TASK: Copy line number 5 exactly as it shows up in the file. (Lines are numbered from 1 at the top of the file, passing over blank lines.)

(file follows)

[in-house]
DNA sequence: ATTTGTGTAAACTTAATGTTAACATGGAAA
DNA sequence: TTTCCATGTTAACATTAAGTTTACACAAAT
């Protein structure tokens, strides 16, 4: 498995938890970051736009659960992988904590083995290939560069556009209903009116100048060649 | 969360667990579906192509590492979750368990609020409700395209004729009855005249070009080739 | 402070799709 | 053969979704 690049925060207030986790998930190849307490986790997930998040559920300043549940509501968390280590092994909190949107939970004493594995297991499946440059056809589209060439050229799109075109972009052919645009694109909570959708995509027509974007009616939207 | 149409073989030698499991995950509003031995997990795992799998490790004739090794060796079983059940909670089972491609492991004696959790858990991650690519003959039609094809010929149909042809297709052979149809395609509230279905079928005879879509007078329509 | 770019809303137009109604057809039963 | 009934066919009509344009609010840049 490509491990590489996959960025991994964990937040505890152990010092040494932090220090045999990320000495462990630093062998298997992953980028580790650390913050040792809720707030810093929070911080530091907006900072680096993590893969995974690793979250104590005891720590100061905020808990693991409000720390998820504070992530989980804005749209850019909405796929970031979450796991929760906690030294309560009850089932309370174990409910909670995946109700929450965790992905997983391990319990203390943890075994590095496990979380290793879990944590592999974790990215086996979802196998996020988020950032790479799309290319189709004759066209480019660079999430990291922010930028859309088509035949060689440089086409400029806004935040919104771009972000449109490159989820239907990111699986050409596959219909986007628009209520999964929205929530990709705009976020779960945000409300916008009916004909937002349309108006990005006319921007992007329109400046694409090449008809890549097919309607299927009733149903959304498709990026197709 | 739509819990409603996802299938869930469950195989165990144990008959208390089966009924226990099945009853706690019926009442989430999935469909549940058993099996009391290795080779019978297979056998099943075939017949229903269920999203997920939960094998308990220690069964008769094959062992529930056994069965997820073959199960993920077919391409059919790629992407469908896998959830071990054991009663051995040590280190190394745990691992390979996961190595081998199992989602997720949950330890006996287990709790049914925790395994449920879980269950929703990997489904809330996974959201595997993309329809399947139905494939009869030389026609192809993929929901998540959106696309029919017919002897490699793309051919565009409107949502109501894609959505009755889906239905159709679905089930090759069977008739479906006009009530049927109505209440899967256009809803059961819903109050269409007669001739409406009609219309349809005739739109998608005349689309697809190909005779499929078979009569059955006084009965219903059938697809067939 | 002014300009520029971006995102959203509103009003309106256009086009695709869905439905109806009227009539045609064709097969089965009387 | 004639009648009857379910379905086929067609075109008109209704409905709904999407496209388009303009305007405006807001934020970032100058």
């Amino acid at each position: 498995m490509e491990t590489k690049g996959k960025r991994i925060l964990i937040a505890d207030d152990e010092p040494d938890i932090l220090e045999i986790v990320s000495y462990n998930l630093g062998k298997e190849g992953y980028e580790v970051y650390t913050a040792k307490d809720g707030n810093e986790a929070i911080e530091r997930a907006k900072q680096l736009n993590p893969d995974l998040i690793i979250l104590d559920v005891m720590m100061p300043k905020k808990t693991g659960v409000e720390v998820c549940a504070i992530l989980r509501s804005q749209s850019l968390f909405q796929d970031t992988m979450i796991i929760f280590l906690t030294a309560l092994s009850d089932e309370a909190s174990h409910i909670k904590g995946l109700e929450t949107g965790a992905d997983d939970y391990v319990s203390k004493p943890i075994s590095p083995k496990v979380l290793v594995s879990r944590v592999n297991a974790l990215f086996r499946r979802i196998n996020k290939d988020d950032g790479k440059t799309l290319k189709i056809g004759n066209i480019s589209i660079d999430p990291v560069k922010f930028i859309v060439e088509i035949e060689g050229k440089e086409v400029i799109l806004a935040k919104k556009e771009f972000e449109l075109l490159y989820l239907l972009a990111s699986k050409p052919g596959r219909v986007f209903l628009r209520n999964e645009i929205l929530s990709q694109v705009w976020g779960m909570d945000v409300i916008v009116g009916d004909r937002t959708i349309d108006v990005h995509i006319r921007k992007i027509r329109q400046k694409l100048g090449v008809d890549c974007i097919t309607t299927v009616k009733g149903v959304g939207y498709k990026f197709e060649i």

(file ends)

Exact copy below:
């Amino acid at each position: 498995m490509e491990t590489k690049g996959k960025r991994i925060l964990i937040a505890d207030d152990e010092p040494d938890i932090l220090e045999i986790v990320s000495y462990n998930l630093g062998k298997e190849g992953y980028e580790v970051y650390t913050a040792k307490d809720g707030n810093e986790a929070i911080e530091r997930a907006k900072q680096l736009n993590p893969d995974l998040i690793i979250l104590d559920v005891m720590m100061p300043k905020k808990t693991g659960v409000e720390v998820c549940a504070i992530l989980r509501s804005q749209s850019l968390f909405q796929d970031t992988m979450i796991i929760f280590l906690t030294a309560l092994s009850d089932e309370a909190s174990h409910i909670k904590g995946l109700e929450t949107g965790a992905d997983d939970y391990v319990s203390k004493p943890i075994s590095p083995k496990v979380l290793v594995s879990r944590v592999n297991a974790l990215f086996r499946r979802i196998n996020k290939d988020d950032g790479k440059t799309l290319k189709i056809g004759n066209i480019s589209i660079d999430p990291v560069k922010f930028i859309v060439e088509i035949e060689g050229k440089e086409v400029i799109l806004a935040k919104k556009e771009f972000e449109l075109l490159y989820l239907l972009a990111s699986k050409p052919g596959r219909v986007f209903l628009r209520n999964e645009i929205l929530s990709q694109v705009w976020g779960m909570d945000v409300i916008v009116g009916d004909r937002t959708i349309d108006v990005h995509i006319r921007k992007i027509r329109q400046k694409l100048g090449v008809d890549c974007i097919t309607t299927v009616k009733g149903v959304g939207y498709k990026f197709e060649i």